Long lost USS Indianapolis wreckage discovered by Paul Allen crew

Wreckage from the USS Indianapolis, which sank 72 years ago after being torpedoed during World War II, was found in the Philippine Sea by the expedition crew of billionaire Paul Allen.

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The Indianapolis was hit by the Japanese on July 30, 1945 and sank in only 12 minutes, leading to the greatest single loss of life at sea in the Navy's history. Of 1,196 crew aboard the ship, only 317 survived.

The men who didn't go down with the ship faced dehydration, saltwater poisoning and shark-infested waters. 

"To be able to honor the brave men of the USS Indianapolis and their families through the discovery of a ship that played such a significant role during World War II is truly humbling," Allen said in a statement.

Prior to being attacked, the Indianapolis had delivered components of one of the two nuclear weapons that were later dropped on Japan.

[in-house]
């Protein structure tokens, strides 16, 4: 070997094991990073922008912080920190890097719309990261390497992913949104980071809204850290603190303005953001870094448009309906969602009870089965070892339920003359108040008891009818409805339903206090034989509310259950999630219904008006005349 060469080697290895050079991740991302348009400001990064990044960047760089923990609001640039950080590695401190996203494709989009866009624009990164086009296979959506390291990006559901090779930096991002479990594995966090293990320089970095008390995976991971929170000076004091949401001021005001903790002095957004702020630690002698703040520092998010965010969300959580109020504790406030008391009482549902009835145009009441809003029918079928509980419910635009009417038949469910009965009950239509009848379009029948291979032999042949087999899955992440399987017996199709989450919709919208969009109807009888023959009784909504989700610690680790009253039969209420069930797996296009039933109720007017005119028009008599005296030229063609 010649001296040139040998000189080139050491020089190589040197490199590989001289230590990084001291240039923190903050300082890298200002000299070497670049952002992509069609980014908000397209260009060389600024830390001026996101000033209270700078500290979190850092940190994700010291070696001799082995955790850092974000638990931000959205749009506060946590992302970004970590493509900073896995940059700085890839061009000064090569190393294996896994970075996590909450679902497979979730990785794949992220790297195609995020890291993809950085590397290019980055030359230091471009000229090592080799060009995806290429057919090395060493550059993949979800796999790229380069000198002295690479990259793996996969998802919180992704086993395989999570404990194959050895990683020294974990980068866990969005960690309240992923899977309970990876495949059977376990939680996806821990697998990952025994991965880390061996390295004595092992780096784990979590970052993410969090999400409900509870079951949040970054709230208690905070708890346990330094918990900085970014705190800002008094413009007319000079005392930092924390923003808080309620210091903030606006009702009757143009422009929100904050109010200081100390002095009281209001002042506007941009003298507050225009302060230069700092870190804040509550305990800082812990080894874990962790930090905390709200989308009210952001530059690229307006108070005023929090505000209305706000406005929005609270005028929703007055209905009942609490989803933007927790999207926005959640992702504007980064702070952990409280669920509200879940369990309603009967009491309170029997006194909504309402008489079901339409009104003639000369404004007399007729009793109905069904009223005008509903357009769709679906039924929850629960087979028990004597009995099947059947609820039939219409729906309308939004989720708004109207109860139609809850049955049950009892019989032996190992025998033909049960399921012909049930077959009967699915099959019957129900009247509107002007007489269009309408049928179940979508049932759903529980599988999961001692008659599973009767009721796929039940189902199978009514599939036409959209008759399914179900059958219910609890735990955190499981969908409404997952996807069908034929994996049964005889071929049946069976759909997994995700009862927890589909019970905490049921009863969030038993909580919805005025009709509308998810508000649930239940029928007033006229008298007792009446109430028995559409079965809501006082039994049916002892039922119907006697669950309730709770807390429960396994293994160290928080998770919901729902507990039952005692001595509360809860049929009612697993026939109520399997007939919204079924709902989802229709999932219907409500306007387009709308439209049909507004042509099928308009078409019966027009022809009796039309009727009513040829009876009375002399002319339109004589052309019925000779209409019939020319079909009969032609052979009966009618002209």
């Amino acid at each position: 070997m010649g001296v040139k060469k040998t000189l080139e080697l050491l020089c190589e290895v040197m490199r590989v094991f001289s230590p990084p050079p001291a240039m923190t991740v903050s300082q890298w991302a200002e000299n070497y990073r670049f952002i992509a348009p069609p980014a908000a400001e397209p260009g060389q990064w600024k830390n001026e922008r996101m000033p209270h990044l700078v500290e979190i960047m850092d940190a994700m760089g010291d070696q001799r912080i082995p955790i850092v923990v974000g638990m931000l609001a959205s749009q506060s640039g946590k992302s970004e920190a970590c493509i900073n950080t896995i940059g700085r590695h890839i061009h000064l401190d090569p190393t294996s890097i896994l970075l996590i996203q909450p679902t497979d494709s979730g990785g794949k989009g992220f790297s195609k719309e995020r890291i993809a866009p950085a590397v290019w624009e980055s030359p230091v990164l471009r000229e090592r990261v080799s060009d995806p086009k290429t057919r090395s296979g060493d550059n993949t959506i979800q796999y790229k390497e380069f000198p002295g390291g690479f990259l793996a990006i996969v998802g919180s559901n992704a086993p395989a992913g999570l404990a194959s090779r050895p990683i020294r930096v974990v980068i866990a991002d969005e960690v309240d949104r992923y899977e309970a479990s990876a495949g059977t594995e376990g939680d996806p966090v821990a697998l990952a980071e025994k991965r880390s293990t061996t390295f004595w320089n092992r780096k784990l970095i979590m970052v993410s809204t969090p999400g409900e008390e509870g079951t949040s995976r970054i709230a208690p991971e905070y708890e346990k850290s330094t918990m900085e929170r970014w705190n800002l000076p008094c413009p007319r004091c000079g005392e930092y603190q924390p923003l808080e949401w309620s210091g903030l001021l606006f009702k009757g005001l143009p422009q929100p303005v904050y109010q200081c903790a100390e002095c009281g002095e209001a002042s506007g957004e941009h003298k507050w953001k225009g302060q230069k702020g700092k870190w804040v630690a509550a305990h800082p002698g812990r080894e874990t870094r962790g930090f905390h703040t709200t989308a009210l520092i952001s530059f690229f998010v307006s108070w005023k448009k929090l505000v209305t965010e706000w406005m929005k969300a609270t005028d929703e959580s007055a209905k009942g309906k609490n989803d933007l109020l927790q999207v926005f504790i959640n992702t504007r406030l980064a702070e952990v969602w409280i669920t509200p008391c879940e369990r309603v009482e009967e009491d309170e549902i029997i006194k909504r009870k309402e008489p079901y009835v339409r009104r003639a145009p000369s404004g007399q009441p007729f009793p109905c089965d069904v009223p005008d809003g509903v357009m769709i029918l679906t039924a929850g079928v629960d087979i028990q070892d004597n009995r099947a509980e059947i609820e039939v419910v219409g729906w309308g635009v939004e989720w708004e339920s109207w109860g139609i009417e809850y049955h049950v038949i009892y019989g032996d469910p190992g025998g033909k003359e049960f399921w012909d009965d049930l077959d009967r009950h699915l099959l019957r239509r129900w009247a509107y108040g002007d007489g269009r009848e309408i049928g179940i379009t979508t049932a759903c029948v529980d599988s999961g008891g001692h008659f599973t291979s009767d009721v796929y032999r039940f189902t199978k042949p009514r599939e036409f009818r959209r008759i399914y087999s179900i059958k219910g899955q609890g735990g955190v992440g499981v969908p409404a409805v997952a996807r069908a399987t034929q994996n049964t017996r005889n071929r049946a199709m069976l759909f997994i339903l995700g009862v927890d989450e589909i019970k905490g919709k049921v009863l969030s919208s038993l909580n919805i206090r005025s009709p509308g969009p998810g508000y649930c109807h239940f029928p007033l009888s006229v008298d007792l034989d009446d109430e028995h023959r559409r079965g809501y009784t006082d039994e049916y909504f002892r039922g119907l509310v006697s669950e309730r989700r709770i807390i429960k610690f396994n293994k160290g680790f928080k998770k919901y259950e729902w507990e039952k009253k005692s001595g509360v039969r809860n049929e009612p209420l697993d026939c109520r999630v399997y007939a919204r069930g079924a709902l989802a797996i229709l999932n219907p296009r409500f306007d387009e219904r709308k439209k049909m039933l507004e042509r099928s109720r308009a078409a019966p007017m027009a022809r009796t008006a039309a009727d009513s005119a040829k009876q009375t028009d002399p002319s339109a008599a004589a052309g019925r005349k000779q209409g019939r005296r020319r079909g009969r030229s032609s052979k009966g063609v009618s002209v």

"For more than two decades I've been working with survivors. To a man, they have longed for the day when their ship would be found, solving their final mystery," Captain William Toti, retired, spokesperson for the survivors of the USS Indianapolis told PaulAllen.com.

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Previous Allen-led expeditions have resulted in the discovery of the Japanese battleship Musashi and the Italian WWII destroyer Artigliere. 

The 16-person team on Allen's ship will continue to survey the full site and will conduct a live tour of the wreckage in the coming weeks. 

Movie fans may recall that the Indianapolis was the ship about which fictional Capt. Quint (Robert Shaw) tells a harrowing tale in the 1975 film “Jaws.”

“So, 1,100 men went in the water, 316 men come out,” he says. “The sharks took the rest.”

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